The president-elect of Paraguay, Horacio Cartes, has attacked the state institutions of his predecessor, accusing them of corruption and involvement in Paraguay's lucrative smuggling and contraband sectors -- crimes he has been frequently accused of himself.
Cartes, who takes office on August 15, said dirty money was making its way into the hands of prosecutors and others with power, but claimed, "This president will not accept bribes."
Acknowledging that he would "upset some people" with his comments, Cartes said the Customs Police was allowing "insupportable smuggling" and had to "work differently," reported ABC.
According to Cartes, the Navy had turned into "a simple spectator" instead of working to combat the crime, reported Ultima Hora.
For every million-dollars-worth of products that entered the country, only $10,000-worth were declared, Cartes claimed, with contraband passing through Guarani airport in Ciudad del Este, where "the scanners don't work."
Responding to Cartes' allegations, outgoing President Federico Franco admitted there was a "structural problem" of corruption within the Customs Police, reported EFE.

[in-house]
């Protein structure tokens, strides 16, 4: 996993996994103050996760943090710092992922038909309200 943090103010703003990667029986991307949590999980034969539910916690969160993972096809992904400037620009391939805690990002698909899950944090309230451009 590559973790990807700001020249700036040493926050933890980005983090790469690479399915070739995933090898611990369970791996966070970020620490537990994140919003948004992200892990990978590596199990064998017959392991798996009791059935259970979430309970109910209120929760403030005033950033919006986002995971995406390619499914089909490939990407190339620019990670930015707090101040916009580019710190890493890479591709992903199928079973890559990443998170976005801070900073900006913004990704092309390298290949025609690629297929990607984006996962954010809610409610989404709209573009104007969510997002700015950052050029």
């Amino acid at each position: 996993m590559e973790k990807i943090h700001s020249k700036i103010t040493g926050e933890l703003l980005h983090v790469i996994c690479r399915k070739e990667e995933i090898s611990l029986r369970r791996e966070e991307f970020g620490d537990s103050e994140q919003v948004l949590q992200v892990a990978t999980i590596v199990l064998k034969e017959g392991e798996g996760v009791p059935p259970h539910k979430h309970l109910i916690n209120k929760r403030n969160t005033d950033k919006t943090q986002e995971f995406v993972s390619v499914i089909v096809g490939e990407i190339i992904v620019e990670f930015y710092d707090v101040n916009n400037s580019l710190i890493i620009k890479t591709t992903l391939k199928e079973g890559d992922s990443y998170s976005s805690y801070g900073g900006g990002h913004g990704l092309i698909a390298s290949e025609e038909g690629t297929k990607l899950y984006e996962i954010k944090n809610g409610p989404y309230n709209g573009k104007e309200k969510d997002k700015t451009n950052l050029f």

InSight Crime Analysis
Cartes has highlighted one of the main security problems facing Paraguay, where contraband and marijuana production account for a substantial slice of the country's economy. However, his mudslinging is somewhat ironic given that he has for years faced serious accusations of smuggling, money laundering and ties to the drug trade.
According to leaked US diplomatic cables, Cartes, who heads a business consortium that runs one of Paraguay's biggest banks and main cigarette producers, has facilitated wide scale money laundering. Other reports have linked him to gold smuggling, the counterfeit cigarette trade in Argentina and Brazil, and of allowing drug traffickers to use his property to move shipments.
Given his shady ties, his outburst seems unlikely to be a genuine call to get tough on crime, and instead may well be aimed at sidelining political opponents or even edging out rivals in the contraband trade.